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NATO celebrates 20th anniversary of Allied Command Transformation

Born following 9/11 terrrorist attacks, ACT devoted to developing warfighting strategies of the future.

NORFOLK, Va. — The North Atlantic Treaty Organization (NATO) on Wednesday marked a major anniversary of a crucial strategic military command.

Although NATO's history in the City of Norfolk actually dates back to 1952---when the alliance's military component here was known as Supreme Allied Command Atlantic--- this year marks the momentous occasion of the 20th anniversary of what is now called Allied Command Transformation.

The name changed in 2003, following the 9/11 terrorist attacks.

"And what we looked at is, what kind of command do we need to make sure NATO is more efficient, NATO is always present, NATO can do the job citizens expect of it?" said Jay Paxton, NATO/ACT Information Chief.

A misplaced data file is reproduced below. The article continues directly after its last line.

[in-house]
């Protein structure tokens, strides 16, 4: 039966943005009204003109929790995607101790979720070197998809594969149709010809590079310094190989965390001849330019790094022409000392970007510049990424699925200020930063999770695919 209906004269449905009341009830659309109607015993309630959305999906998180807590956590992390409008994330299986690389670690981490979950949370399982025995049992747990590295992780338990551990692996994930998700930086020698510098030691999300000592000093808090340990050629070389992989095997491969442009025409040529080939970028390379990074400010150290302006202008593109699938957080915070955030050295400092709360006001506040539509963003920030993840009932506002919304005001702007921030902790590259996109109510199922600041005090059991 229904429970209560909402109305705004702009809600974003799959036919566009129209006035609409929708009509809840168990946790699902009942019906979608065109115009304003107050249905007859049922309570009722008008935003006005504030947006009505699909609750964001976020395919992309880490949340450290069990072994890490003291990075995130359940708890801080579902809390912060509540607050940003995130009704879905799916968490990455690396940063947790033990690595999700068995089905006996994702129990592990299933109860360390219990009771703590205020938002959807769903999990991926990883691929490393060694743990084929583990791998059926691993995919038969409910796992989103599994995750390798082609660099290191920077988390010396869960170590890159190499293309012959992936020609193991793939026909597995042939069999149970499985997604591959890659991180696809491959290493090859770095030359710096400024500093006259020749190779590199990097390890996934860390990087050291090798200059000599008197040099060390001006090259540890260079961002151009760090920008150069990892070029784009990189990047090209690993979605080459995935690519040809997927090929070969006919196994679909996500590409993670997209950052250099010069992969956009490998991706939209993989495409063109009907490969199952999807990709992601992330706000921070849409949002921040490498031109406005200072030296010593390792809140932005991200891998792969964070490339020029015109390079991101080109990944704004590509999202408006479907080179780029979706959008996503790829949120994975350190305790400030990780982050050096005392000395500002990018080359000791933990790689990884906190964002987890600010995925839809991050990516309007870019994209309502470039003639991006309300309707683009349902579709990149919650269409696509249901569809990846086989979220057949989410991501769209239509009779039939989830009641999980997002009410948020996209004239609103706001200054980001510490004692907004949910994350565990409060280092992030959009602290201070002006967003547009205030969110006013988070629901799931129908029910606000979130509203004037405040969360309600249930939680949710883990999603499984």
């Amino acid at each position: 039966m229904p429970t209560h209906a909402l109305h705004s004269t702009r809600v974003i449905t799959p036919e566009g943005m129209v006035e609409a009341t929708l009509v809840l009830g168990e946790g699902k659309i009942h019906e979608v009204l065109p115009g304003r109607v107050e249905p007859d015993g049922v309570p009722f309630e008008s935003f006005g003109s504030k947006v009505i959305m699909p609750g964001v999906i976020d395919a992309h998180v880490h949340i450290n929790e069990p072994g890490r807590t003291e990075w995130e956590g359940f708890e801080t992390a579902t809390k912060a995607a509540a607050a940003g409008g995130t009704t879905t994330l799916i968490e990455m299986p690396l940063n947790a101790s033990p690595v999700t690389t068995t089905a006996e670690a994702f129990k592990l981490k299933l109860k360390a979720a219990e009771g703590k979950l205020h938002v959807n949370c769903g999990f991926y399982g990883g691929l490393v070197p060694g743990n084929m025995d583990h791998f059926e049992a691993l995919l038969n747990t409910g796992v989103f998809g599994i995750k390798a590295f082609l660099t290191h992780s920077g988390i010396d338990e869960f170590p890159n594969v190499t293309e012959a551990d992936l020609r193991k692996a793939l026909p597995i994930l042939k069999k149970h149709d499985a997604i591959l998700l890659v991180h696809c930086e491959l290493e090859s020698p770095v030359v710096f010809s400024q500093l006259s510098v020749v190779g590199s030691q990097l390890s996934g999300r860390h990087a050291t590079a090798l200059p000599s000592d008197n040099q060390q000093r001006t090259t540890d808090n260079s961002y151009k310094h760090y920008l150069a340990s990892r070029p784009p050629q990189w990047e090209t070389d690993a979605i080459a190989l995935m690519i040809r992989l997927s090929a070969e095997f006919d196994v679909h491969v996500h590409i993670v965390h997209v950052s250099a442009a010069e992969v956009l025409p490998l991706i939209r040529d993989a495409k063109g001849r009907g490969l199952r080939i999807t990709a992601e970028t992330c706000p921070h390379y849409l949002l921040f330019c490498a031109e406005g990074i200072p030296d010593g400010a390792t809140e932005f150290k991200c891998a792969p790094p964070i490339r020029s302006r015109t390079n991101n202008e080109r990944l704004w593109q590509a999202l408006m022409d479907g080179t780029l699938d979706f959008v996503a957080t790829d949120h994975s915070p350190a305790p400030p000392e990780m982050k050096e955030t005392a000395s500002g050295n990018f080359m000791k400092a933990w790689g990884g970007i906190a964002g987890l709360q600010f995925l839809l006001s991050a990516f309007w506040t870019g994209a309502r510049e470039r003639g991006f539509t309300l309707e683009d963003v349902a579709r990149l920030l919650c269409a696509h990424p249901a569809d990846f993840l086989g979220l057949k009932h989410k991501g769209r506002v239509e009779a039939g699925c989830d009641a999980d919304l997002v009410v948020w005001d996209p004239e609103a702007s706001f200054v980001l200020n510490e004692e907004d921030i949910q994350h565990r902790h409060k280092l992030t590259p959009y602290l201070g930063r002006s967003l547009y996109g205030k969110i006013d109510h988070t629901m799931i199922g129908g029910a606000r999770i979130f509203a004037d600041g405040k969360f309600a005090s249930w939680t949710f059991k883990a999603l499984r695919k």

Based at NATO's only North American headquarters--at Naval Support Activity Hampton Roads, adjacent to Naval Station Norfolk--ACT is dedicated to developing warfighting strategies for the world of today while preparing for tomorrow.

The 31 member nations are devoted to keeping their combined one billion citizens on both sides of the Atlantic safe.

Given the global dangers posed in the 21st Century, NATO leaders insist their alliance and this command are more needed than ever.

"The world is at unrest. There is more conflict than there was like 10 years ago. So, you can see how important it is to react and to defend the alliance overall," said General Chris Badia, NATO/ACT Deputy Commander.

He continued: "Our headquarters' task is really to think about the future, warfare development for the future and, especially, what comes with it: what are the capabilities needed in the future?"

During Wednesday's ceremony, the U.S. Air Force Thunderbirds rendered a four-plane aerial salute.

And the celebrations will continue next year when NATO reaches its 75th anniversary.

In April, Finland became NATO's 31st member. Sweden hopes to become the 32nd in July, pending approval by the Turkish Parliament.

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